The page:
Without a doubt, the most wonderful week of the year
Round of Applause
Pitchers and catchers week for high school baseball started Monday, and it’s great to be back in baseball mode. Baseball certainly has the longest offseason of all sports, made worse by the long winter we had this year. Nothing wakes up the senses like hearing the pop of the glove. Next week, we’ll get to hear the ting of the bat and we’ll be in all-out baseball mode. I still have never heard a convincing argument that baseball isn’t the best sport going, and I don’t think I’m ever going to hear one.
Brackets are probably the greatest invention of all time, so whoever came up with the idea was a genius. No piece of paper has ever been put to better use than one which has an NCAA Tournament bracket printed on it. Brackets undoubtedly take away from students trying—or not trying at all—to do their homework. They take away from employees trying—or not trying at all—to get work done. They take away from me trying—yeah, actually trying—to write this week’s stories and Overtime. But winning a bracket pool would be worth every minute of effort wasted—wait, not wasted—on filling out a team, then scratching that out, then crumpling up the bracket and printing a new one, then filling out a different team, then scratching that out to go with the original team you picked, then doing that 62 more times. Call me crazy, but you know you do it, too.
Televisions are littering my room this week. This is the first year ever that multiple TV networks are carrying NCAA Tournament games, so I’ve got three televisions hooked up in my room to follow the action on CBS, TBS, and TNT, and my laptop is tuned into March Madness On Demand to watch the other games on truTV. The problem that I’ve yet to figure out as of print time Wednesday morning is how I’m going to control each of the TV sets. I have two remotes, so maybe I’ll head to a brother’s room to commandeer a third clicker for a few days. My friends and I call my room the Bracket Lab for the last three weeks of March because it’s the headquarters of all things related to brackets. I’ve got my 25 or so personal brackets that I enter in various competitions, plus the 100 or so brackets that are entered in the pool that I manage, plus a whiteboard I can keep track of the actual bracket on. I know, who’s cooler than me? Nobody. Nobody.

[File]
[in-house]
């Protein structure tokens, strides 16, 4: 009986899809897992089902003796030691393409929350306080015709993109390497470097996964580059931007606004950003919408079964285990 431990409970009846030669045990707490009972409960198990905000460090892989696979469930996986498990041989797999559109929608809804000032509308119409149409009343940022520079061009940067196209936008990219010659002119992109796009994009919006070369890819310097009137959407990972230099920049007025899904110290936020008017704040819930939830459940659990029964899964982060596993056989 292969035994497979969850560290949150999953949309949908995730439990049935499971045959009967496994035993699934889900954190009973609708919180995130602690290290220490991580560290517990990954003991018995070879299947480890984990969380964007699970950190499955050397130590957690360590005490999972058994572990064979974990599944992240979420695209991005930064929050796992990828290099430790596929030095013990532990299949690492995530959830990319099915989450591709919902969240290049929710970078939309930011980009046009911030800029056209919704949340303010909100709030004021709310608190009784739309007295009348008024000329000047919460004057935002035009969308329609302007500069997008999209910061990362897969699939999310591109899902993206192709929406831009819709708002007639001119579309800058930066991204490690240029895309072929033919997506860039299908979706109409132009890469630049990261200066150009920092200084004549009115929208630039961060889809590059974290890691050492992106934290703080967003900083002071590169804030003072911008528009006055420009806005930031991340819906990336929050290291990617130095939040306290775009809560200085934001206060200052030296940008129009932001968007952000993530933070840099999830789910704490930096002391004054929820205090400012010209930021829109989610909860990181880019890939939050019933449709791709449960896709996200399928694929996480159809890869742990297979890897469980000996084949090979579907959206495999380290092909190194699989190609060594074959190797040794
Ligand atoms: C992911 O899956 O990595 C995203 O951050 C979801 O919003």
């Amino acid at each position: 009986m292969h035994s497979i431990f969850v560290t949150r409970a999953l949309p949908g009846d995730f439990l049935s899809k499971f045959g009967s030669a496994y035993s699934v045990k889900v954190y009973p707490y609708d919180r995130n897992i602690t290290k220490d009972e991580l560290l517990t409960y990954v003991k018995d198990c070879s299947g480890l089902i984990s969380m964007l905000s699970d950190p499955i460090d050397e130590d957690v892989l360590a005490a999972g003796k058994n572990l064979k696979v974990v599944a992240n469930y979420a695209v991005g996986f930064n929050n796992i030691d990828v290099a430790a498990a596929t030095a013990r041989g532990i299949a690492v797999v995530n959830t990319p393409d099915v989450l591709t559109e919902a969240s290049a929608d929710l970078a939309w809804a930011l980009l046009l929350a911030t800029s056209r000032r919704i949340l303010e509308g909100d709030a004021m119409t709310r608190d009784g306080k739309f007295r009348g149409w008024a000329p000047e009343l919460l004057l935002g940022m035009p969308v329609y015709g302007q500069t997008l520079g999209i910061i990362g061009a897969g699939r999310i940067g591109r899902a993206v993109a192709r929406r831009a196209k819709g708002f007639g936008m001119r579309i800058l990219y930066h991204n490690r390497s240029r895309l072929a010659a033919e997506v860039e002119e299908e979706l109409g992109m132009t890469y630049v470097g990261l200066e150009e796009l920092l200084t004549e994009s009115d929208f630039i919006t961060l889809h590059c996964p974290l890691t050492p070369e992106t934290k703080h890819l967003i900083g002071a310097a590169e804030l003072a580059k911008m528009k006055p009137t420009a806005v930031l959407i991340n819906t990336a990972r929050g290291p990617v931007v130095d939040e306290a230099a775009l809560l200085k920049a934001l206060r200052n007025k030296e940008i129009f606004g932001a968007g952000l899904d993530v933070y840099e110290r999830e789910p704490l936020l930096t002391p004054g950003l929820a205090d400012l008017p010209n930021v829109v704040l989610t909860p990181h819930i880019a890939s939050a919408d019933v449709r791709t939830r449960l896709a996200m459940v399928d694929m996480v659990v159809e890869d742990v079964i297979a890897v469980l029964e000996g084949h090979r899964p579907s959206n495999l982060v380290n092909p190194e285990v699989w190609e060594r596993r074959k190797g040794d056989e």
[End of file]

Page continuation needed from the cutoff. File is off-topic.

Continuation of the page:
Chorus of Boos
NCAA Tournament scheduling is not so good. I love the expansion to 68 teams—although I don’t think I want to see any more teams in the tournament—and I like the idea of the First Four with two matchups of automatically qualifying 16-seeds and two matchups of the four lowest-ranked at-large teams. However, the scheduling involved in the First Four is not good (at least this year) and needs to be changed. Clemson beat UAB in a game that started at about 10 p.m. Tuesday night. That means after the game ended, the press conference was conducted, and players got back to the hotel, it probably was between 1 a.m. and 2 a.m. OK, it could be worse. But not really. Clemson was scheduled to play West Virginia Thursday at 12:15 p.m. The Tigers were set for a flight at about 2 a.m. Wednesday morning and had to sit through a press conference and practice Wednesday afternoon. Basically, Clemson had to play two games in 38 hours. That shouldn’t be what’s happening in the NCAA Tournament. Let the First Four winners play night games in their Second Round games. What’s so hard about that?
10. teams that might win the NCAA Tournament
1. Kansas: Hottest team in the country with veteran leadership
2. Duke: Been there, done that; the defending champs have it all
3. Ohio State: Freshman Jared Sullinger with a bunch of seniors
4. Pittsburgh: Year in and year out, the toughest team in the land
5. UConn: Kemba and Co. off a historic Big East Tourney run
6. Notre Dame: Sharpshooting bunch very capable of scoring a ton
7. Syracuse: Zone D always tough in tourney, plus go-to scorers
8. Louisville: Pesky defense and perimeter shooting keep them around
9. North Carolina: Great player in Barnes, but not playing great
10. Texas: Not so hot now, but can turn on the switch and make a run
Lips to CN’s Ear
“Everyone was really sad after the game was over. But we made history. It sucked when it was over, but it was great that we made history. Everyone was proud of us afterwards. … I think it was how close we are and how much we wanted it. We have four seniors who have been in the program for four years and Piccolo really stepped it up. We had girls who really wanted to play. Heart goes far in the NVL.”
Woodland girls basketball star senior forward after the No. 10 Hawks fell to No. 2 Windham, 75-44, in the Class M quarterfinal last Thursday. Framski scored a team-high 18 points in that game to give her 1,257 points for her career—a full 100 points more than any player in school history. The Hawks set school records for wins (18), regular-season wins (15), and reached the state quarterfinals for the first time in program history. Framski, Lindsay Feducia, Kate Tuckey, and Kelsey Deegan will leave Woodland as the winningest class of seniors in program history.